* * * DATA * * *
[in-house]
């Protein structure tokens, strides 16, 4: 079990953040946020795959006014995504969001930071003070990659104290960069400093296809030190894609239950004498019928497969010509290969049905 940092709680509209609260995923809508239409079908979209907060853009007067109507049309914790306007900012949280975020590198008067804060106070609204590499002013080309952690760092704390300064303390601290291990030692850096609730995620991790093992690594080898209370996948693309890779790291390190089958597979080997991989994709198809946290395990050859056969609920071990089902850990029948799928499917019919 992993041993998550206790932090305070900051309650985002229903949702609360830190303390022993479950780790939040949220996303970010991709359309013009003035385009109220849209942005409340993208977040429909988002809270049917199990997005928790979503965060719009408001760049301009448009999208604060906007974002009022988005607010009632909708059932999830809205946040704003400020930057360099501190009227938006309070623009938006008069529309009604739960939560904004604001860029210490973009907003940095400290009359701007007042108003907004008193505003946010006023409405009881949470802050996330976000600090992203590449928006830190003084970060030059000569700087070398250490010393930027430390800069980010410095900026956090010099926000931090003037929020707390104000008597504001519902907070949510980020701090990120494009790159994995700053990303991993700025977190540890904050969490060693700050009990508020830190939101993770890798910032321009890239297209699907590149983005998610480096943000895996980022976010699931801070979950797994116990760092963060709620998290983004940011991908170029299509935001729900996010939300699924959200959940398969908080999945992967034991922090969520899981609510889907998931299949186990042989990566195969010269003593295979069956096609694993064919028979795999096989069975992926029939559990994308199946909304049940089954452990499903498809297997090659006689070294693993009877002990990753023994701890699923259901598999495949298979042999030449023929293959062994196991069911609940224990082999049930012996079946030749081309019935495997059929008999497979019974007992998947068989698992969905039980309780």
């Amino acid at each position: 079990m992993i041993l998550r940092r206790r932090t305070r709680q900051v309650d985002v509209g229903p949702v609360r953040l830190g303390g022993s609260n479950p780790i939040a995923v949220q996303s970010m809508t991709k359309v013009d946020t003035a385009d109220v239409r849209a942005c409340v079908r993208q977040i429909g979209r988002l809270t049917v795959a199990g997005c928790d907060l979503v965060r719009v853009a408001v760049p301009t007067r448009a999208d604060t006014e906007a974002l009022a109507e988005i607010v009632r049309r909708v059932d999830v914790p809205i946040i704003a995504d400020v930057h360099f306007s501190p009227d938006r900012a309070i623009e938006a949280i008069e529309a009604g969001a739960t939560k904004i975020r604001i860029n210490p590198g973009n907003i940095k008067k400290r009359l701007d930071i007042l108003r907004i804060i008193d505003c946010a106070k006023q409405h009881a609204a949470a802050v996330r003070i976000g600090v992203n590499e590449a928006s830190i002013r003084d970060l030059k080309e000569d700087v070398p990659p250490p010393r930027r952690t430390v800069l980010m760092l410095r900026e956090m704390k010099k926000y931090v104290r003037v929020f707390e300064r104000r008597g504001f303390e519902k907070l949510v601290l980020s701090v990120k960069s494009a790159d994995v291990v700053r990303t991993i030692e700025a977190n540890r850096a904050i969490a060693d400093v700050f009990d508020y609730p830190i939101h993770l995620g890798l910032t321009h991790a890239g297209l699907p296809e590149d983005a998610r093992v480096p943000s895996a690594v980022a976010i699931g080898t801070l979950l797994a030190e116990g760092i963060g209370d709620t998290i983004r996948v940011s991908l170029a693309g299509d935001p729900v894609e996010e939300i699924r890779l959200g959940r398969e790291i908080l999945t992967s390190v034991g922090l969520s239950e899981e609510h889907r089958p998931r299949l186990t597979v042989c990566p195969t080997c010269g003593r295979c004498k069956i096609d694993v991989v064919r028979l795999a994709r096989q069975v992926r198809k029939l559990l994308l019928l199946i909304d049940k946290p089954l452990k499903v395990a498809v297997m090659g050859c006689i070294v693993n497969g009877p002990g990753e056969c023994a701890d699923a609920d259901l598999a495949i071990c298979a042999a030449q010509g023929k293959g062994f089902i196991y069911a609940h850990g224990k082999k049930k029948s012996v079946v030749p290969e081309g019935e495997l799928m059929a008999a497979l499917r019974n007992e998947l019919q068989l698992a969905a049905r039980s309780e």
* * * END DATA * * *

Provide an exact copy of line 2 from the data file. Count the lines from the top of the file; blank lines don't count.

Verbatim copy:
């Protein structure tokens, strides 16, 4: 079990953040946020795959006014995504969001930071003070990659104290960069400093296809030190894609239950004498019928497969010509290969049905 940092709680509209609260995923809508239409079908979209907060853009007067109507049309914790306007900012949280975020590198008067804060106070609204590499002013080309952690760092704390300064303390601290291990030692850096609730995620991790093992690594080898209370996948693309890779790291390190089958597979080997991989994709198809946290395990050859056969609920071990089902850990029948799928499917019919 992993041993998550206790932090305070900051309650985002229903949702609360830190303390022993479950780790939040949220996303970010991709359309013009003035385009109220849209942005409340993208977040429909988002809270049917199990997005928790979503965060719009408001760049301009448009999208604060906007974002009022988005607010009632909708059932999830809205946040704003400020930057360099501190009227938006309070623009938006008069529309009604739960939560904004604001860029210490973009907003940095400290009359701007007042108003907004008193505003946010006023409405009881949470802050996330976000600090992203590449928006830190003084970060030059000569700087070398250490010393930027430390800069980010410095900026956090010099926000931090003037929020707390104000008597504001519902907070949510980020701090990120494009790159994995700053990303991993700025977190540890904050969490060693700050009990508020830190939101993770890798910032321009890239297209699907590149983005998610480096943000895996980022976010699931801070979950797994116990760092963060709620998290983004940011991908170029299509935001729900996010939300699924959200959940398969908080999945992967034991922090969520899981609510889907998931299949186990042989990566195969010269003593295979069956096609694993064919028979795999096989069975992926029939559990994308199946909304049940089954452990499903498809297997090659006689070294693993009877002990990753023994701890699923259901598999495949298979042999030449023929293959062994196991069911609940224990082999049930012996079946030749081309019935495997059929008999497979019974007992998947068989698992969905039980309780």